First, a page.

It was at noontime when me and my friends left Tinuy-an Falls to head to the Enchanted River in the small but resilient fishing town of Hinatuan, Surigao del Sur, the usual entry point of the Pacific typhoons during the rainy months. The cool sea winds kept us comfortable under the scorching noon sun on our 21 km backride on a habal-habal (retrofitted single motorcycle).
Other options in going to Hinatuan from Brgy. Mangagoy, Bislig is the bus going to Butuan City which takes an hour for 50 pesos; or the local jeepney from Mangagoy Jeepney Terminal to Hinatuan Jeepney Terminal, which takes an hour and a half for 35 pesos, and get off at Dugmanon Junction and transfer to a habal-habal going to the Enchanted River at 50 pesos per way per person.
When we arrived in Brgy. Cambatong (30 minutes away from the Hinatuan center), our motorcycles stopped in front of a row of wooden stalls of local fisherfolk selling fresh seaweeds, fish, shrimps, crabs and lobsters. The fresh seafood can be cooked for you, usually at 20 pesos per kilogram. They gave us a block of wood with a number to identify us in the tables in the picnic cottage
Everyone pays an entrance fee of 30 pesos.
When we settled in our table, we saw the crowd come up from below. We overheard that we just missed the fish feeding at 12:00 noon where a caretaker would ring a bell to signal everyone to get out of the water. The “Hymn of Hinatuan” is then played and fishes from the deep cave below would surface. The caretaker and tourists would throw cooked rice and minced octopus meat, which you could buy single packets for less than 50 pesos.
After enjoying our lunch feast of steamed crabs, shrimps, grilled fish, and beer, we then dipped into the enchanting display of crystal clear aquamarine and deep blue waters. A portion of the placid brackish river has been transformed into a kiddie pool.
My friend who is a local from Bislig joked that this river was just a place where women came to wash clothes and now it is one big tourist spot. Nevertheless, she herself was in awe.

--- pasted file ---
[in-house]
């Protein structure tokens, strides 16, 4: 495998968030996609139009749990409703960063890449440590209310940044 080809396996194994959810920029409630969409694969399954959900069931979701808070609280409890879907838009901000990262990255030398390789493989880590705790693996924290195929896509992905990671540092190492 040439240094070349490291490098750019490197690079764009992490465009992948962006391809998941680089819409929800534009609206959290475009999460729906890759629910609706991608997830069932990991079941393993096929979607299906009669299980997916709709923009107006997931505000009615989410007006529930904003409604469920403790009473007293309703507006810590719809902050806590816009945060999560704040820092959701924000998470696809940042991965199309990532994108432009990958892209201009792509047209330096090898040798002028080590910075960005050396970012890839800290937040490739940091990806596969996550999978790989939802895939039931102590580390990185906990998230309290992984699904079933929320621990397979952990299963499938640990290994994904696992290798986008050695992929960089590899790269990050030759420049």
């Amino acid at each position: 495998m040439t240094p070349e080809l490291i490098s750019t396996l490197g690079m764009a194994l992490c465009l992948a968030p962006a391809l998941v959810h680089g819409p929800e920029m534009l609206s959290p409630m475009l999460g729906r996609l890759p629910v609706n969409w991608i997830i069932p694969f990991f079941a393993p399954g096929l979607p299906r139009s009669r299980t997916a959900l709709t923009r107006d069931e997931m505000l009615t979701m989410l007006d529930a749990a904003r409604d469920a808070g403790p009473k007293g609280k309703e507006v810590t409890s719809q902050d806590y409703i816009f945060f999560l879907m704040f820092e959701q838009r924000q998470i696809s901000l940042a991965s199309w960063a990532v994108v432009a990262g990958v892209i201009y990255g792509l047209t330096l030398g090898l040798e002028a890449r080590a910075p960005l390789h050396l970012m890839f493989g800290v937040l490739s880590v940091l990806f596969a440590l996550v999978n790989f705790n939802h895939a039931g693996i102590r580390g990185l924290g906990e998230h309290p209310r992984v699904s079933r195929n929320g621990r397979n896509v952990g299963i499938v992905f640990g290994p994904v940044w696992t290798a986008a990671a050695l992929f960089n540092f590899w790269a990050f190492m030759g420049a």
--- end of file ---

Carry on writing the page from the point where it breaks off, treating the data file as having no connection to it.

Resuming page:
When you lie on your back to float, you find yourself surrounded by a canopy of palm trees and indigenous plants, and if you dive below into the crystal clear blue waters with goggles or with your eyes open, a deep cave entrance could be found and different fish swim undeterred by swimmers. Divers who have attempted to explore have only reached 87 meters deep into the underwater cave.
Life vests can be rented at 100 pesos each, and lifeguards can be seen around the area. They not only watch out for people drowning but also for those who are smoking. Smoking is prohibited inside the area around the Enchanted River.
At 3:00 PM, bell was again rung to signal fish feeding. Everyone went out of the water and awaited the caretaker’s cue to throw the fish food for the huge fishes to feast on.
One of the caretakers offered us the river cruise that would take us to the neighboring islands. The cruise costs at 160 pesos per hour for a maximum of five people.
The fishing boat took us to through the Sibadan Fish cage where fishes are cultured in the middle of the sea. Guests can do fishing here and rooms are available during brief stopovers.
The next stop was the Pangasinan white island that boasts fine golden sand and a burial cave during the Spanish period. Rooms are also available for overnight stays.
The other destination we didn’t have enough time for is the Tinago River and islands, a group of unexploited islets which the locals claimed will be soon developed to become a honeymooners’ paradise. It would take an hour to get there by boat.
We got back from boating at 5:00 PM already when the Enchanted River is closed. No one was in the river anymore and one couldn’t just help but marvel at the stillness and mystical vibe of the clear blue waters.
Night swimming is prohibited as the locals believe that it is the time for the nature spirits to dwell in the river.
We rode back to our habal-habals to our hotel in Mangagoy and we all left the river utterly enchanted.